Bath University PhD student Frances Baxter has won a prestigious new training award from The Royal Academy of Engineering. She will receive a £5,000 grant for personal development projects as part of her research work on developing new bone replacement materials.
Frances did a Masters degree in Mechanical Engineering with French at Bath. Her PhD research involves studying a range of ceramics with varying electrical properties that might be used as grafts to repair defects in bones. Mimicking natural bone is complex as it has some ‘piezoelectric’ properties – crystals within the bone generate a voltage when the bone is under stress, this effect may help to trigger bone growth.
The Academy’s award, one of five given this year for the first time, will enable Frances to broaden her experience by attending international conferences, including the Orthopaedic Research Society conference in Hawaii in October. She also hopes to spend time abroad working with collaborators in Lausanne and Pittsburgh and plans to learn Spanish this summer on a two-week immersion course in Spain – she is already fluent in French. She also finds time to play violin in the Bath Symphony Orchestra and to sing in the University Gospel Choir.
“Frances has shown great versatility in the development of her practical skills and ability to work as part of a team,” says her research supervisor Dr Irene Turner. “She has the drive and enthusiasm to make the most of this award, which will help her to realise her vision of learning from the best international researchers in her field.”
“The award will provide some fantastic opportunities for me as a research student,” says Frances. It will allow me to enhance my project through collaborations which would not have been possible without this funding. I am very excited about the possibilities that are now available to me.”
"The winners of the Royal Academy of Engineering Research Student Development Fellowships are a highly innovative group of young researchers studying important topics such as medicine, energy, security and sport,” says Professor Peter Deasley FREng, Lead Assessor for the awards. “The Fellowships will enable them to initiate technical collaborations with overseas universities and industry and broarden their perspectives by learning languages and developing their individual skills, both technical and cultural."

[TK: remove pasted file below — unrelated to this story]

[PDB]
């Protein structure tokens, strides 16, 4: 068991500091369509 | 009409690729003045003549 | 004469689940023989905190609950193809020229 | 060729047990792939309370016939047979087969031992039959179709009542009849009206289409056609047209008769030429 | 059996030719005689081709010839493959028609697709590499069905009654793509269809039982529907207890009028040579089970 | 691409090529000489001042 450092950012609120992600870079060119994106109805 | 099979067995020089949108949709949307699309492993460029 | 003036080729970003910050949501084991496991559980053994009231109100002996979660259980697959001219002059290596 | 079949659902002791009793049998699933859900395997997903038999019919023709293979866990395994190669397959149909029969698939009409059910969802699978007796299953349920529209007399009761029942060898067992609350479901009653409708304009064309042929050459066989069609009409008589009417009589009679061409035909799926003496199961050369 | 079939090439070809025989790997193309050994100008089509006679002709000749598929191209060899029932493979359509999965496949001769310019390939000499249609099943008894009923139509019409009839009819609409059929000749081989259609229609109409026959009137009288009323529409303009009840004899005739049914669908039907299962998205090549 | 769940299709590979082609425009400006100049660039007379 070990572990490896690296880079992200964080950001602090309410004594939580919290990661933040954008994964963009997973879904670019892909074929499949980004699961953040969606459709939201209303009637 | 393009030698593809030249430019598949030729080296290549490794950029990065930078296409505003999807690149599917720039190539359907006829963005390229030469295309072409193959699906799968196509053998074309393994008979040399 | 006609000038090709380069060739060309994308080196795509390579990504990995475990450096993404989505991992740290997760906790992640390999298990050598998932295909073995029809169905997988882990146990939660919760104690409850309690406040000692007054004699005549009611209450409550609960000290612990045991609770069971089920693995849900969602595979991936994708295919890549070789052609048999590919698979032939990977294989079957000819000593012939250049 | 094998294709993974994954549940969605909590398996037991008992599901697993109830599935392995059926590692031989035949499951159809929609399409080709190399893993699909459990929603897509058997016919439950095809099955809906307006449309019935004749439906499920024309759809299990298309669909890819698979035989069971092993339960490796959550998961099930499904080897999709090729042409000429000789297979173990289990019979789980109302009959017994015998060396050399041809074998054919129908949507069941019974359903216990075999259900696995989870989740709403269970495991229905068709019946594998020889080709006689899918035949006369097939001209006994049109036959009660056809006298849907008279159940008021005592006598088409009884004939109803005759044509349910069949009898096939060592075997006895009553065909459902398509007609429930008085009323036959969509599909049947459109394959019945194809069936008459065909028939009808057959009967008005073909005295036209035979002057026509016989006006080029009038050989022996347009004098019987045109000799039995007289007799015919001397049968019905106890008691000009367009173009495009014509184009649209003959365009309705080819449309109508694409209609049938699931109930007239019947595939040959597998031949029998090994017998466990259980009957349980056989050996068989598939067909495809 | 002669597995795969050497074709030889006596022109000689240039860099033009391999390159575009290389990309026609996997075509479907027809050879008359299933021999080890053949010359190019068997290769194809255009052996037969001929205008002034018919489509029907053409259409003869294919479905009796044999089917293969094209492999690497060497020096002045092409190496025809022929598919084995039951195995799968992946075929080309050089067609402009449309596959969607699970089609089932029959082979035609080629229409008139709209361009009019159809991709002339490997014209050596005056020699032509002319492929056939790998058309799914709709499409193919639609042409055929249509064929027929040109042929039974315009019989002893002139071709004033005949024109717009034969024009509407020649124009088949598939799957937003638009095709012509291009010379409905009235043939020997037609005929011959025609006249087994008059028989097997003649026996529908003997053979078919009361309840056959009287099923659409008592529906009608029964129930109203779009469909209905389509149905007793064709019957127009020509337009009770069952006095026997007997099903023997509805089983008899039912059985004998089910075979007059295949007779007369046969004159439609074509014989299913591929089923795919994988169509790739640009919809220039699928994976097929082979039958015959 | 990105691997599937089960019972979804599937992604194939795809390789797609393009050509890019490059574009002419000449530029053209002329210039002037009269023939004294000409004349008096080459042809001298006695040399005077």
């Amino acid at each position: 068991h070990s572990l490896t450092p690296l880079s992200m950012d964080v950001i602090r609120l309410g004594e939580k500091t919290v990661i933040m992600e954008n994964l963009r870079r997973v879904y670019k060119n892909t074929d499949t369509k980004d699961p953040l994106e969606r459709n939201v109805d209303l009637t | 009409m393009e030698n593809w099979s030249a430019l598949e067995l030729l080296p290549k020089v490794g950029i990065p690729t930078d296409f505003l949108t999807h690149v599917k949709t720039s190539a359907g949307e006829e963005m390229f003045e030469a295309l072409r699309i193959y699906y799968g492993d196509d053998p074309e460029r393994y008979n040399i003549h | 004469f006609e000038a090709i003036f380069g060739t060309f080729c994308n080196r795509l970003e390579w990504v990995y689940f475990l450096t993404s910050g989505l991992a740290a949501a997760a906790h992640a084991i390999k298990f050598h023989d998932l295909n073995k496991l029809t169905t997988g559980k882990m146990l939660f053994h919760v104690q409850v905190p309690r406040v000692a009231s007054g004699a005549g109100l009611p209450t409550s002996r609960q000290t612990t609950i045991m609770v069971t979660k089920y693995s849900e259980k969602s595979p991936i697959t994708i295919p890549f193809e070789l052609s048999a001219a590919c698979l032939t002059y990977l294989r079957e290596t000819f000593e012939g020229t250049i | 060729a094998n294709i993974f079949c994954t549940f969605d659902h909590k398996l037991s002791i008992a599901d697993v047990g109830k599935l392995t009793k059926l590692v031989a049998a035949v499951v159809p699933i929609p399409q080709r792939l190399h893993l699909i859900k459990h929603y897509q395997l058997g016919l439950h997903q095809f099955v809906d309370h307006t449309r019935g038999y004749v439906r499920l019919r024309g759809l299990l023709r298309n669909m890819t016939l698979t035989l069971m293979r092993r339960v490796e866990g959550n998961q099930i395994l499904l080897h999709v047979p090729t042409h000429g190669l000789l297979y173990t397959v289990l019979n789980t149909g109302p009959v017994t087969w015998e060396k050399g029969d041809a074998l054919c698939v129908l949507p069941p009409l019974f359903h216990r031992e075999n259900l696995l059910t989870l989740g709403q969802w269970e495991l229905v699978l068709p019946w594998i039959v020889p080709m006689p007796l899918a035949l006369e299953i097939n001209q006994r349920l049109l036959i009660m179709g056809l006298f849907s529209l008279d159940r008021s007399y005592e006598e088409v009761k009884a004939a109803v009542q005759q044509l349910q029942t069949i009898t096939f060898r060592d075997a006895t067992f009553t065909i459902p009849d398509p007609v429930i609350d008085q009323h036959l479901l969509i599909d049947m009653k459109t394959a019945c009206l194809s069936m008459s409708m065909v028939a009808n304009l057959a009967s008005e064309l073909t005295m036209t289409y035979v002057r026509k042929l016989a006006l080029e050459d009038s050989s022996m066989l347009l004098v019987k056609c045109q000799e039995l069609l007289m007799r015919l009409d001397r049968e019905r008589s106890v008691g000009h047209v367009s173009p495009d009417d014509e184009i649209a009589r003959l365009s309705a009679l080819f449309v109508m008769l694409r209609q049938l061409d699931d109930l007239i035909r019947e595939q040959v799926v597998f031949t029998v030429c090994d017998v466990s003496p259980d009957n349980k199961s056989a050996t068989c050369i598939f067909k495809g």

Notes for editors
The Research Student Development Fellowships have been set up to add value to the research-oriented education of PhD and EngD students, in fields related to electrotechnology, who submit the best personal development plans at the start of their second year of study. After completing their doctoral studies they are eligible to apply for a further £5,000 prize provided they go on to pursue a career in either academic or industrial engineering research in the UK.
Founded in 1976, The Royal Academy of Engineering promotes the engineering and technological welfare of the country. Our fellowship – comprising the UK’s most eminent engineers – provides the leadership and expertise for our activities, which focus on the relationships between engineering, technology, and the quality of life. As a national academy, we provide independent and impartial advice to Government; work to secure the next generation of engineers; and provide a voice for Britain’s engineering community.
For more information please contact
Jane Sutton at The Royal Academy of Engineering
Tony Trueman at the University of Bath tel. 01225 384220